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Group effort helps cut number of early elective births

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A group of health care stakeholders has helped reduce the rate of early elective infant deliveries for nonmedical reasons in Illinois to 2% in 2014 from 24% in 2010, the Midwest Business Group on Health said.

Working with Illinois hospitals and doctors, the collaborative of health care providers, insurers, and consumer and business groups led by the MBGH resulted in 70% of Illinois hospitals reducing the number of unnecessary cesarean sections and inductions, MBGH said Wednesday in a statement.

The data was derived from Washington-based nonprofit The Leapfrog Group’s annual hospital survey, conducted from June through December 2014, and the Illinois Department of Public Health.

According to Leapfrog, the national average for early elective deliveries was 3.4% in 2014. An early elective delivery is defined by Leapfrog as occurring between 37 and 39 weeks of pregnancy.

According to MBGH, delivering a baby prior to full term for a nonmedical reason, such as convenience, can result in long-term health issues, along with increased costs from neonatal intensive care unit admissions and longer hospital stays.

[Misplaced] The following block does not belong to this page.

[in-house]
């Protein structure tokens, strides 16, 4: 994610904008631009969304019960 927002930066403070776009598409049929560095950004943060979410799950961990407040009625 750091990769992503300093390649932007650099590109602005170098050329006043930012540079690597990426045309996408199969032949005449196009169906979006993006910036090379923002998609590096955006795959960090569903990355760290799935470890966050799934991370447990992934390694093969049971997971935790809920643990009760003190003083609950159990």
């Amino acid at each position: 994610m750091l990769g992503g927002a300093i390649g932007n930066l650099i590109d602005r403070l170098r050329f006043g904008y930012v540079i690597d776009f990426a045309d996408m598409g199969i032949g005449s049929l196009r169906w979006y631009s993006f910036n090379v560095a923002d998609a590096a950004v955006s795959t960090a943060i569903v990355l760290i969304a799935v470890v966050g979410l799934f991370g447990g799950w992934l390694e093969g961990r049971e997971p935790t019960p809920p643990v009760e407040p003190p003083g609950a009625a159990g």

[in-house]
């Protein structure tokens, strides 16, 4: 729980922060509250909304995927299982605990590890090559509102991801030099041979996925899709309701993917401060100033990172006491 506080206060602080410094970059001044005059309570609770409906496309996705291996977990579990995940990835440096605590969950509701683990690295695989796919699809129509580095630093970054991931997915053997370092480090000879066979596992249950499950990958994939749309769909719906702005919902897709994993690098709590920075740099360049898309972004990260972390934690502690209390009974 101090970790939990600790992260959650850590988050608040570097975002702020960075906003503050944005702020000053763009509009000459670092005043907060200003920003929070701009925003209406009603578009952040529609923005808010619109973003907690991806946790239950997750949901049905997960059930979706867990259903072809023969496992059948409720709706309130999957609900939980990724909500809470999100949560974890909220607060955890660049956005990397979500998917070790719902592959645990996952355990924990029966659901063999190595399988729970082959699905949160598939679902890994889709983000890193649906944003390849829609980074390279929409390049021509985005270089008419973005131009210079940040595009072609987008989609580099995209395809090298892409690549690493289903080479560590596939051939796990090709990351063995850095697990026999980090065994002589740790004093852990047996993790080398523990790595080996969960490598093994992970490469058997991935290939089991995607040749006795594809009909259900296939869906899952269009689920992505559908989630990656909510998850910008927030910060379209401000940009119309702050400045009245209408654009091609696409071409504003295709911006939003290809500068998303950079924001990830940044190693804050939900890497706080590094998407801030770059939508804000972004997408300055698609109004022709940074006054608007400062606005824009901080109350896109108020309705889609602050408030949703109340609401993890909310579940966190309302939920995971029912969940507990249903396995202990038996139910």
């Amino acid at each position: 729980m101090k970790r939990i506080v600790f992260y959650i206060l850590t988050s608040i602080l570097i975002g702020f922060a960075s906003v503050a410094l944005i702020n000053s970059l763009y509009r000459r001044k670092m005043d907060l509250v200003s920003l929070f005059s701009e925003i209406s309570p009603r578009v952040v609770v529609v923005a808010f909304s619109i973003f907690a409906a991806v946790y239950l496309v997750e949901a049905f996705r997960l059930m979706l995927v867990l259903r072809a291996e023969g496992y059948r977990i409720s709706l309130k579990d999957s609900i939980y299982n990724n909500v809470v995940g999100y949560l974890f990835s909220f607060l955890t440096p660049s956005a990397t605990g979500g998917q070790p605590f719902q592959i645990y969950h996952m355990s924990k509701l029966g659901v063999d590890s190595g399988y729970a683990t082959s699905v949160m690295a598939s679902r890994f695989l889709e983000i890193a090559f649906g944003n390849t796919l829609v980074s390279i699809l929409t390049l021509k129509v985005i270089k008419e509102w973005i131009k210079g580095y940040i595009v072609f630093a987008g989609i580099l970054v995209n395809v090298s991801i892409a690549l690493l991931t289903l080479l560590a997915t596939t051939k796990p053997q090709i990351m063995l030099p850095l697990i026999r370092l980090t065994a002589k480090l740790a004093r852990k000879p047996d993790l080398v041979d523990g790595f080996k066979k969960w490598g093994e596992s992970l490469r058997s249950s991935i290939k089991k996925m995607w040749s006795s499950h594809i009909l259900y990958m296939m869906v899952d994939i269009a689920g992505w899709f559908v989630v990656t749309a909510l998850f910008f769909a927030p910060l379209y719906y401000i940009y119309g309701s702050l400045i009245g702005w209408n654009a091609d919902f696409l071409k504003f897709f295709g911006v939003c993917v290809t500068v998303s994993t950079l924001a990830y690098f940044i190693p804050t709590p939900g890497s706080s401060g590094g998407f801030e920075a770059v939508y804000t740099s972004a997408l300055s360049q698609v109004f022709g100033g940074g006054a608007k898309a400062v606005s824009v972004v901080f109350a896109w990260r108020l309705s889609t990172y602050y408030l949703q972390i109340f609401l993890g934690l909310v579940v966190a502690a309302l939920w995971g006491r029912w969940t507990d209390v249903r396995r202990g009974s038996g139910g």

Additionally, studies indicate that delivering prior to 39 weeks can negatively affect the growth of the still-developing brain and lungs, MBGH said.

“We’ve shown that by coordinating efforts across all health care stakeholders, we can fill gaps in care and improve the overall health of targeted populations,” Chicago-based MBGH President and CEO Larry Boress said in the statement. “It’s a template for other communities and health conditions.”

The collaborative includes the March of Dimes, the Illinois Hospital Association, the Chicago and Illinois departments of public health, the Illinois Perinatal Quality Collaborative, EverThrive Illinois, America’s Health Insurance Plans, the Midwest Employee Benefit Funds Coalition, Blue Cross Blue Shield of Illinois, Cigna Corp. and Humana Inc.